Following is the Public Editor column for Sunday, July 6, 2008:
For a time, a notice was posted in The News & Observer newsroom that said: "Change is good; you go first."
Last week, The N&O went first with some very noticeable changes to the newspaper. From the comments I got, some readers are still scratching their heads over how good change is.
The major changes: Combining the separate Business and City/State sections into a new Triangle & Co. section, and consolidating the Monday editorial and op-ed pages into a single opinion page. Also, the Monday front page was changed to a "look-ahead" page, focusing more on the upcoming news of the week instead of the past day's news (which, from Sunday, is usually pretty slow).
Below are some comments from readers. Some require explanation, some reflect misperceptions, so I'll respond where appropriate:
• "Where are the tragedians such as Sophocles, Euripides and Aeschylus when you need them. They ought to be here to write the tragedy of what The N&O has become .... The coup de grace was this morning. I opened the page to editorials and there were none." -- Assad Meymandi, Raleigh.
Meymandi and another reader were confused by the design of the Monday opinion page. There were two short editorials at the top of the page, but they looked different because of the design. There will normally be three editorials there, plus letters to the editor and a column elsewhere on the page.
• "You have taken what was a stellar -- though limited -- business section and sandwiched it between content ranging from Eve Carson's autopsy report to 'Your Best Puppy Shot' ... What a disappointment and a terrible reflection of the newspaper's priorities. Furthermore, Monday's editorial page has become so limited and so insignificant, it should be re-titled the 'Why Bother Page.' " -- Mark Mine, Chapel Hill.
• "Why put the want ads in 'Life, etc' section? Why not include them in the 'Triangle' section?" -- Doris Ward, Goldsboro.
The classified section needed to be combined with another section for production reasons. Those two sections had run together on the press previously and made a better fit for the new configuration.
• "I understand the streamlining of the newsroom made necessary by economics. It's not so bad, because there are so many other news sources available via the Web. However, when you start chopping the other things in the paper, you start eliminating reasons for people to subscribe." -- Gaines Weaver, Raleigh. He referred specifically to "sports, comics, syndicated political columns (liberal and conservative, alike) and puzzles."
The recent changes included no reduction in sports, comics and puzzles. Shrinking the Monday opinion pages did reduce the number of columns that day (by two). Some readers have protested the appearance of Charlotte Observer sports columnists in The N&O, saying their subject matter is not local enough.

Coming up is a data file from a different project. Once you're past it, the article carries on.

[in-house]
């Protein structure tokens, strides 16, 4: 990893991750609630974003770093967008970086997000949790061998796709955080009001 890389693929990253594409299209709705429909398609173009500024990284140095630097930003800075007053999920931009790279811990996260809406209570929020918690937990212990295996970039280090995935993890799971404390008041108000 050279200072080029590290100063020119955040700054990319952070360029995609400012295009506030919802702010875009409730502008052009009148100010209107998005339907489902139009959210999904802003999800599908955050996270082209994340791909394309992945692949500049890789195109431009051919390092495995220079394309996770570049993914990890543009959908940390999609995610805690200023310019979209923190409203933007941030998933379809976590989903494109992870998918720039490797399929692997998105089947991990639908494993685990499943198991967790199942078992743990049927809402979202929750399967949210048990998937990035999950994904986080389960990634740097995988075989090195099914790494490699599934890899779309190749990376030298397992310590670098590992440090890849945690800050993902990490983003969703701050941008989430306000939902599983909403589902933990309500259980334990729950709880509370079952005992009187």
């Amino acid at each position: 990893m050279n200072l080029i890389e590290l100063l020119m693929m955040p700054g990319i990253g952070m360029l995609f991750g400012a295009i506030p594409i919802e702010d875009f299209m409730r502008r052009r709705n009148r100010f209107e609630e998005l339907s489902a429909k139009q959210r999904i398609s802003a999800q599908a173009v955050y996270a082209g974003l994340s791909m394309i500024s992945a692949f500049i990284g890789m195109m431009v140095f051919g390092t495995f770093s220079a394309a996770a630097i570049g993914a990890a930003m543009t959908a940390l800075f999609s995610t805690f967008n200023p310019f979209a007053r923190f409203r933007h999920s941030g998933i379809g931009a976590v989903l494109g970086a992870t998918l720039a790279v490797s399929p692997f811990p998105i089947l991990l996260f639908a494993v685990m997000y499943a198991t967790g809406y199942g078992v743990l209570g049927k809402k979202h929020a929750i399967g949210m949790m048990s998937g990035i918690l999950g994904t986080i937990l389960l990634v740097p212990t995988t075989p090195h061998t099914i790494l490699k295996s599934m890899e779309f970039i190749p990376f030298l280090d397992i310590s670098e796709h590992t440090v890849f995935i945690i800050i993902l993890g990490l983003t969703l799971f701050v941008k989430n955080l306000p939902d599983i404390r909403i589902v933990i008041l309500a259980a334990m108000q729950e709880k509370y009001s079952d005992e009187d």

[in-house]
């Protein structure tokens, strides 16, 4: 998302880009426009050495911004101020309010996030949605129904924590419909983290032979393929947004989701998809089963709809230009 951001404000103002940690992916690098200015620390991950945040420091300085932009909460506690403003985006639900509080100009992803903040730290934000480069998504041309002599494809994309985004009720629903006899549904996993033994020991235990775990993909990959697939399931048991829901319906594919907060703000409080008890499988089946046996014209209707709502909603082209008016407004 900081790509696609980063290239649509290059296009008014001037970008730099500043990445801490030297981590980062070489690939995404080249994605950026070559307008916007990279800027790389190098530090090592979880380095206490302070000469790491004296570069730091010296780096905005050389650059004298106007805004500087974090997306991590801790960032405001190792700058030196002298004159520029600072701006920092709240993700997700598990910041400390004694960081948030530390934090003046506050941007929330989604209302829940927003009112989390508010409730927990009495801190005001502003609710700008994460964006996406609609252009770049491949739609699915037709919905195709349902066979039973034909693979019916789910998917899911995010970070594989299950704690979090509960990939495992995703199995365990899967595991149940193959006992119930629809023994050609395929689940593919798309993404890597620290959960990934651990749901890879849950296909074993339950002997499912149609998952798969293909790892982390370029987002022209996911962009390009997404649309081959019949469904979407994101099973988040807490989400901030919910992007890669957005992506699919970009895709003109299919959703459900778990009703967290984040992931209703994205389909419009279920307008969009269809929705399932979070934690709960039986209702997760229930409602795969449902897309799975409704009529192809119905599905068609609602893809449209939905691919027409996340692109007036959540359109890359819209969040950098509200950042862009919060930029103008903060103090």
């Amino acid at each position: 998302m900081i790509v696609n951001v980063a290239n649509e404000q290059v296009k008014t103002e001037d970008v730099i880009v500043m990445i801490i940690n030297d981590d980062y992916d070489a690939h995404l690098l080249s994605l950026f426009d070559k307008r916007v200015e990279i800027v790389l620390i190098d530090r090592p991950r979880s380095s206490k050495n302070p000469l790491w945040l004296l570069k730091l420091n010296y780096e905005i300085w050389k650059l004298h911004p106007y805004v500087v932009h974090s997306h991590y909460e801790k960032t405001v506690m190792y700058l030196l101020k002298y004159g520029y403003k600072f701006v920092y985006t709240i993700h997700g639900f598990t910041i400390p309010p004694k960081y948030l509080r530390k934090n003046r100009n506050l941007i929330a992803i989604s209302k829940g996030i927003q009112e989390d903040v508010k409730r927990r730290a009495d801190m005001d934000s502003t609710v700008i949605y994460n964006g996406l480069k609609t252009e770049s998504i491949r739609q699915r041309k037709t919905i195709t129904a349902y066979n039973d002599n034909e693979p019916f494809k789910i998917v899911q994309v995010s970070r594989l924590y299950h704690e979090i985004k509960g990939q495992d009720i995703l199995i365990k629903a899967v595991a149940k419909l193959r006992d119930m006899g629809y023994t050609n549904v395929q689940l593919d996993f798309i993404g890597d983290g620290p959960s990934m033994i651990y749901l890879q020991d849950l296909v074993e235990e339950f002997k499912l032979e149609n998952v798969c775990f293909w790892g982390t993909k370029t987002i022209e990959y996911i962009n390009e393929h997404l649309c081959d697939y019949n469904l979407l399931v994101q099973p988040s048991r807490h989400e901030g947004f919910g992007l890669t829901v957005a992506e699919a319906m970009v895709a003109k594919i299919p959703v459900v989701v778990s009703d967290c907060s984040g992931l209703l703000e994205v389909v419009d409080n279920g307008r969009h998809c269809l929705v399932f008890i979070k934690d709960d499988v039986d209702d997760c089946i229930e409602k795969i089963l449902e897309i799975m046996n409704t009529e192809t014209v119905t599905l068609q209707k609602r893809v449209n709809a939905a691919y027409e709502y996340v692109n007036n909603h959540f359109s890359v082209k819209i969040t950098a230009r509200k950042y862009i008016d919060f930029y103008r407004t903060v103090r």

• "I am profoundly dismayed by the changes in the Monday opinion pages and disturbed by the message it sends. We expect the N&O to be a voice in the community. I'm saddened that whoever made this decision values that voice so little." -- David Perry, Carrboro.
• "It's funny, in a very sad way, but as the editorial page is diminishing in size, content and importance, the N&O comic pages are increasing! That's a pretty sad commentary in these difficult times!" -- Richard Kiernan from Raleigh.
The opinion pages have shrunk on Monday, but there continue to be two full pages of opinion the other six days. Comics were increased in January, but not since.
I understand and appreciate the readers' concerns. They have a proprietary interest in The N&O, as though it is their newspaper, which in many ways it is. Change in something so personal is unsettling. Think how it is for people who work here.
Here's the message I've been trying to communicate back to the readers who have contacted me. First, give it a chance. The Monday front page, the combined local news and business section and the consolidated Monday opinion pages do look different, but you may find some improvements, as did reader Nancy Healy of Raleigh,
"I'm a loyal reader who doesn't like changes to my paper. I still grieve the Raleigh Times (closed in 1989). But, much to my surprise, I like Triangle & Co. The other changes have worked well too. Good job."
Second, be aware that the changes are being done out of sheer necessity, for a purpose. This is not a situation, as some readers still suspect, that The N&O or its parent company is trying to squeeze more profit out of the paper.
Virtually every newspaper in the country is cutting space and laying off people to adjust to reduced revenues that no longer support the expenses of putting out a paper at the level we were.
The Los Angeles Times last week announced cuts of 150 news jobs and a 15 percent reduction in the number of pages.
I'm persuaded that the goal at The N&O is to make the painful changes while still preserving the paper's core public service mission. So, look at the stories last week on the travels and big salary of Mary Easley. See the stories from the previous week about the Wake County official spending $160,000 on 50 trips to destinations like Disney World.
The readers said it best: "For all its warts, for all its problems, The N&O has done a masterful job of getting under the skin of state government, helping to correct problems and make life a bit better in the capital city," wrote Richard Kiernan. "The issues of the idiotic spending by the Wake County staff was fantastic, as is the ongoing highlighting of the governor and Mrs. governor's travels using our taxes. In my view, the N&O should be GROWING the traditional print paper, not shrinking it!"
And Charles Becker, of Raleigh: "I may be a bit upset about what's happening to the N&O but, big or small, thick or thin, it is my newspaper and I will remain a subscriber. I do reserve the right to complain occasionally though."